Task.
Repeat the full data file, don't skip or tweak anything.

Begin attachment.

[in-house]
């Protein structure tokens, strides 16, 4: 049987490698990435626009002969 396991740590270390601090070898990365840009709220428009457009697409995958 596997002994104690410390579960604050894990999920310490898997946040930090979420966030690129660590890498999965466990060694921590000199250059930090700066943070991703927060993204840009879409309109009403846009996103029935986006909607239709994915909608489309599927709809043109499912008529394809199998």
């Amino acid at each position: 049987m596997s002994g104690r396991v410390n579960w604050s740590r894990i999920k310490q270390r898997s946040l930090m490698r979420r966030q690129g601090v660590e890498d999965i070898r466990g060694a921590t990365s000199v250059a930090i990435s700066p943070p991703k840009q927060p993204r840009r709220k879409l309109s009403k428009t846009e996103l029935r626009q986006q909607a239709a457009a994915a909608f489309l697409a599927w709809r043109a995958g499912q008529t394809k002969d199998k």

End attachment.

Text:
[in-house]
């Protein structure tokens, strides 16, 4: 049987490698990435626009002969 396991740590270390601090070898990365840009709220428009457009697409995958 596997002994104690410390579960604050894990999920310490898997946040930090979420966030690129660590890498999965466990060694921590000199250059930090700066943070991703927060993204840009879409309109009403846009996103029935986006909607239709994915909608489309599927709809043109499912008529394809199998």
């Amino acid at each position: 049987m596997s002994g104690r396991v410390n579960w604050s740590r894990i999920k310490q270390r898997s946040l930090m490698r979420r966030q690129g601090v660590e890498d999965i070898r466990g060694a921590t990365s000199v250059a930090i990435s700066p943070p991703k840009q927060p993204r840009r709220k879409l309109s009403k428009t846009e996103l029935r626009q986006q909607a239709a457009a994915a909608f489309l697409a599927w709809r043109a995958g499912q008529t394809k002969d199998k």